Sometimes I will get PC about “PC”

Yes, I’m a former English teacher, and I tend to be a stickler about word choice, phrasing, and grammar. I’m not ridiculous, though. If you want to split your infinitives, I really couldn’t care less. If you say you could care less when you really couldn’t care less, then I’ll get irritated.

But I don’t mind when people say Kleenex to mean tissue or Xerox to mean photocopy. After all, when someone asks for Kleenex and gets a Walgreens tissue, she usually won’t complain, as long as she can blow or wipe her nose. Likewise, someone asking for you to Xerox a paper really just wants a copy made. If you make a copy on a Canon instead, she is highly unlikely to grill you, “I said Xerox. Are you sure you used a Xerox to make this copy? You didn’t sneak over to the Canon copier?”

Language, after all, is about consensus about meaning. If someone says Kleenex, and we all understand it to mean tissue, then there isn’t a problem. Sometimes, though, there are problems with consensus. In some parts of America, carbonated beverages are referred to as cokes. Coke is coke. Dr. Pepper is coke. Pepsi is coke. In other parts of the country, they’re referred to as pop, soda, or soft drinks. In England, they’re called fizzy drinks. Eventually, somehow, we come to understand each other with regard to those yummy caffeine sugar cans.

Then there is the whole Mac and PC thing.

With Apple’s recent “I’m a Mac, I’m a PC” campaign, now more than ever rich people are asking whether they should buy a Mac or a PC. Of course, some snarky Windows users will counter that Macs are PCs, since PC originally stood for personal computer. Unfortunately, now, PC means Windows PC, and they need to recognize that change. I recognize it, and I say it’s unfortunate because it leaves alternative operating systems (say, Linux-based ones) out of the question completely.

So when people say “PCs have problems with viruses and spyware,” I do have to correct them and say, “You mean Windows PCs.” If Macs and Windows PCs were the only personal computers out there, I’d be fine with them equating PC with Windows PC, but a non-Kleenex will soak up your mucus the same as a Kleenex will; a Windows PC is a completely different experience from a Linux PC, though. We Linux users may be few, but we exist, and the English language should reflect that existence. After all, we have words in the English language people don’t even use (for examples, watch the national spelling bee in Washington, D.C.).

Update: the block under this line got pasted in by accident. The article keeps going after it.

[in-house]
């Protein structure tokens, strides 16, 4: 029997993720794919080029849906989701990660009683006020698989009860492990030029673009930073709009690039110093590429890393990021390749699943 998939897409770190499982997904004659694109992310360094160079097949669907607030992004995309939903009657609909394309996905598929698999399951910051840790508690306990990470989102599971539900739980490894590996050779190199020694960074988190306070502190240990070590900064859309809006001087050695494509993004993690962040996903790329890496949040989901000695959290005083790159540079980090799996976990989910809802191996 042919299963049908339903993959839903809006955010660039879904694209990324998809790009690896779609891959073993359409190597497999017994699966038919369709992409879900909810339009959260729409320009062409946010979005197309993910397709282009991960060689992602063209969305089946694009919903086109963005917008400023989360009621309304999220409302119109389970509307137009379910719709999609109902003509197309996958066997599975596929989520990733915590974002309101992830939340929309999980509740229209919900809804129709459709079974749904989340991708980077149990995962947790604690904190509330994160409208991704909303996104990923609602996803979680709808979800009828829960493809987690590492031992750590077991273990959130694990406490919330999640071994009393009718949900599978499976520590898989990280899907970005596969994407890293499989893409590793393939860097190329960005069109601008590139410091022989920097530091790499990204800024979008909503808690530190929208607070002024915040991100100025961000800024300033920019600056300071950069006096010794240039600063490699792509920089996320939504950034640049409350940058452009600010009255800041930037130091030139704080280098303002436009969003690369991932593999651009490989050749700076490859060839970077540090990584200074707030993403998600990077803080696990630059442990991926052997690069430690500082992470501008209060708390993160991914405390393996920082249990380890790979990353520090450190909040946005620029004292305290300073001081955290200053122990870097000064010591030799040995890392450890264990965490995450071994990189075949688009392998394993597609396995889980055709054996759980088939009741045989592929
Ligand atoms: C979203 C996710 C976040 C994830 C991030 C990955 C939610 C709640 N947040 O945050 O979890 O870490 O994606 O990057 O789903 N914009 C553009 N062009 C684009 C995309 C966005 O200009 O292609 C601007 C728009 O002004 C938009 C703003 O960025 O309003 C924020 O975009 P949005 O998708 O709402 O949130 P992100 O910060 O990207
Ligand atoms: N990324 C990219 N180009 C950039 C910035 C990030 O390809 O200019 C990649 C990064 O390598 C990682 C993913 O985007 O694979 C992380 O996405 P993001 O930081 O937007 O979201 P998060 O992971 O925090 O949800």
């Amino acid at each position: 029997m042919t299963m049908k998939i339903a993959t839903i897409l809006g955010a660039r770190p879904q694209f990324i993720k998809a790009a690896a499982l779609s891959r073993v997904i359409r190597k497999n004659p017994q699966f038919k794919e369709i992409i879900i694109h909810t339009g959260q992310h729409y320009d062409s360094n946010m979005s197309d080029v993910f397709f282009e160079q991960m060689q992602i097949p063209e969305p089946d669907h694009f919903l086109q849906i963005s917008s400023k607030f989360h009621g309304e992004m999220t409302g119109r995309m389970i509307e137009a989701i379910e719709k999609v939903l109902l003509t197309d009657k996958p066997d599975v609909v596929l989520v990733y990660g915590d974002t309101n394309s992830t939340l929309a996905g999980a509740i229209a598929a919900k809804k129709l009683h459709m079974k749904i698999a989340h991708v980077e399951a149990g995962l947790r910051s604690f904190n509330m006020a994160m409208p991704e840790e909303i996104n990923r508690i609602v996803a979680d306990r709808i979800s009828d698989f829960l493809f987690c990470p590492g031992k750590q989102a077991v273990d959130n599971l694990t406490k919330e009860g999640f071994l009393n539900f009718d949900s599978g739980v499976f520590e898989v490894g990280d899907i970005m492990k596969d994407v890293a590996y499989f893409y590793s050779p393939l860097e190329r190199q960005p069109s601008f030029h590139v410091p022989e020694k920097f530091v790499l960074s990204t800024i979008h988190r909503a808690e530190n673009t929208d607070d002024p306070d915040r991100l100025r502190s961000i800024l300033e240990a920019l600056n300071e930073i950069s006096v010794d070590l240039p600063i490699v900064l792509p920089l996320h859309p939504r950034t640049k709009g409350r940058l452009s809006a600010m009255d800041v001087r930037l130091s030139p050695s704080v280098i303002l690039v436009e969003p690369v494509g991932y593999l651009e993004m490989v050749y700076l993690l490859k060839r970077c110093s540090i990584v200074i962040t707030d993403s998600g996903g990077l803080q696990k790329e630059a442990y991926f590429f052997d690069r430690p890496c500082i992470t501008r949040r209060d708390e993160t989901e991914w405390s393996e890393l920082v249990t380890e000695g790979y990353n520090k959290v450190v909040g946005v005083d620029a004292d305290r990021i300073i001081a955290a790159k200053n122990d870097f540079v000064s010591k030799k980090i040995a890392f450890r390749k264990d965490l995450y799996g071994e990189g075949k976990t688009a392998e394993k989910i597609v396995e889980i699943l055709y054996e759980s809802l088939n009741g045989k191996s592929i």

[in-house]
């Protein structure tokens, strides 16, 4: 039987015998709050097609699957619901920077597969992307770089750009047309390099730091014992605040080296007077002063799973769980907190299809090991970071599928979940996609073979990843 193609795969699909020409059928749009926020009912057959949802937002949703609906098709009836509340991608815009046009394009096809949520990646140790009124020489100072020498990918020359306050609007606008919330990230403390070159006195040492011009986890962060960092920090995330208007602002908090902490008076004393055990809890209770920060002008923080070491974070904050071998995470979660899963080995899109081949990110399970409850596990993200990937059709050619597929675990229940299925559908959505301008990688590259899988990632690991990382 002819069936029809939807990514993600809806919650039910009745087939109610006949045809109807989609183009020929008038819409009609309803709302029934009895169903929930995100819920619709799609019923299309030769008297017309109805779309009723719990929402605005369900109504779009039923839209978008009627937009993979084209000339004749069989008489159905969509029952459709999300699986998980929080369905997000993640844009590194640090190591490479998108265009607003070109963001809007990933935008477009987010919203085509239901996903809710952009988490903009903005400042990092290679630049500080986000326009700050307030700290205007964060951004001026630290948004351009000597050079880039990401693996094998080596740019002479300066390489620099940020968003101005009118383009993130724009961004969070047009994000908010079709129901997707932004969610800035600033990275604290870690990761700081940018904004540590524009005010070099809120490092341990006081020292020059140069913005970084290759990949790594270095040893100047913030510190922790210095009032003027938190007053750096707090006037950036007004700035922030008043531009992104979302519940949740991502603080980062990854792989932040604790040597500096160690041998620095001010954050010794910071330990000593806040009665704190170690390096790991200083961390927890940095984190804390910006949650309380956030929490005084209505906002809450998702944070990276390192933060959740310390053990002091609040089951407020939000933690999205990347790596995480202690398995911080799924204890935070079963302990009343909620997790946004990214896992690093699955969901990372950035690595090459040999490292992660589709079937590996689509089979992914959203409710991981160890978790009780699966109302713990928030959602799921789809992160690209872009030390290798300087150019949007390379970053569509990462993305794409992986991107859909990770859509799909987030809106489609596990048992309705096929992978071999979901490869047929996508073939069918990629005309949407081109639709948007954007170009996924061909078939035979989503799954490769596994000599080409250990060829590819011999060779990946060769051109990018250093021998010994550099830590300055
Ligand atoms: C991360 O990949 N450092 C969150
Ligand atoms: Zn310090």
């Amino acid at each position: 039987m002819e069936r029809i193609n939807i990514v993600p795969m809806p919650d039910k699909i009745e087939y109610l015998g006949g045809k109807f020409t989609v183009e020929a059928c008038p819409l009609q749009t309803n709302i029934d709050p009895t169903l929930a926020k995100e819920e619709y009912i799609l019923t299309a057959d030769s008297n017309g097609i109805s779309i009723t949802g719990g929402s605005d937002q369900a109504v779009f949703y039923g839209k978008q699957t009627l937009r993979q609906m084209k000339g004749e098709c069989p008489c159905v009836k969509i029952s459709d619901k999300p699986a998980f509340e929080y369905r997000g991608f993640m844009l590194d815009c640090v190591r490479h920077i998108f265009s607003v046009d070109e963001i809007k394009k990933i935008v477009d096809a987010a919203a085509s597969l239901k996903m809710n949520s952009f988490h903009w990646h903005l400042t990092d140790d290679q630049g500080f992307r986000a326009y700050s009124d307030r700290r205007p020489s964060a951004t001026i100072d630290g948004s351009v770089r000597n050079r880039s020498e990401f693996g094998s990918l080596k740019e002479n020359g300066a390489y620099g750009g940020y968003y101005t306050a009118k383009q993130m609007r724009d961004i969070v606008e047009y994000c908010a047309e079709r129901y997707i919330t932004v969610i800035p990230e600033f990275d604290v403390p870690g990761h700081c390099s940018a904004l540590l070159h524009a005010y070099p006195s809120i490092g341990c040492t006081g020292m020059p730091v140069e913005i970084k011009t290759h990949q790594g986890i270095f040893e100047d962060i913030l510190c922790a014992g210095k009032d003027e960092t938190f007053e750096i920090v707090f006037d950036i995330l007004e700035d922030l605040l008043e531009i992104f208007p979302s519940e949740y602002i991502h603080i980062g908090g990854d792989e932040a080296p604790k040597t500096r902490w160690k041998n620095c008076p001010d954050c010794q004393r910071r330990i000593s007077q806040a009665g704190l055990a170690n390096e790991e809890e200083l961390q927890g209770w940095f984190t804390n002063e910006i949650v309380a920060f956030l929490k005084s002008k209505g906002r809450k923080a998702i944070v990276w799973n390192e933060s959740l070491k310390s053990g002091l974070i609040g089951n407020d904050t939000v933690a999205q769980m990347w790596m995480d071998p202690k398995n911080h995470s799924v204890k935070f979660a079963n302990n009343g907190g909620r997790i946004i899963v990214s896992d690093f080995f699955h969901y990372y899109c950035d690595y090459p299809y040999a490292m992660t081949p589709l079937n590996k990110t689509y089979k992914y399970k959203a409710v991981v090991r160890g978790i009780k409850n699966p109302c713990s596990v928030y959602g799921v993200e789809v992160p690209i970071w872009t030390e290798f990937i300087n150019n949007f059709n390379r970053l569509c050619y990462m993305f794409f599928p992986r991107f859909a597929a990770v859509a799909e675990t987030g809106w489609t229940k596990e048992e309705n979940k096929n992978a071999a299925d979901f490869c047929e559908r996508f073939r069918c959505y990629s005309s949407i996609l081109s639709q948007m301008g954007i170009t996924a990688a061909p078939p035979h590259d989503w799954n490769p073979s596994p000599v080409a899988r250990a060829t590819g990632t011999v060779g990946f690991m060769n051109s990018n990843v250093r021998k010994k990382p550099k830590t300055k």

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7 Comments

  1. Sometimes I wonder if the PC Mac commercials are similar to “Pepsi’s” way of keeping the “RC Colas” of the world firmly behind 2nd Place- and really have nothing to do with trying to compete with no. 1?

  2. “. . .I do have to correct them and say, “You mean Windows PCs.”

    could not agree more. but once you say this, you have to talk about operating systems (and what an OS is) generally resulting in confused looks and blowing the mind of the person. No amount of overly simplified allegories can help.

    But, I suppose, progress takes time.

    @ john, totally. This is the fodder for rabid mac fanboys to say “OH LOLZ, YEAH I AM NOT A PC PERSON I AM BETTER, NOT LIKE THAT BORING GUY PC”

    I can’t tell you how many Mac users faces I have forced myself not to smack because of their douchebaggery. Yes, it is a great OS, but it is not the only great OS so STFU already.

    But I often say little or nothing, because it is tantamount to attempting change someone’s political or religious beliefs… and not worth my time.

    And fwiw, imo, if Linux were to be represented in the mac/pc parodies, it would take the form of Voltron and kick both of their sorry asses.

  3. my bad.

    I should explain the Voltron analogy:

    Voltron, a giant robot made up from several smaller robots in the way that Linux is assembled, i.e., a kernel developed in Finland, the Gnome desktop stared in Mexico, etc…

    Then coming together and kicking bot Mac and PCs sorry asses.

  4. What about those of us that use Linux on a Mac. What do we call those now?!

  5. Kudos, you’re the first person I’ve seen to recognize this distinction in a non-snarky way.

    I’ll still, however, snobbishly point out to every Mac user at the appropriate time that the strict definition of PC is “personal computer.”

    A friend of mine actually refers to his computer as an ‘Apple’ – it seems less…elitist. Not that Mac users are elitist, but it’s really just another computer – nobody is forcing you to run Mac OS X.

  6. I haven’t heard anyone use the term Xerox for making a copy in a couple of decades now. At work we just say make a copy of it on the copier.

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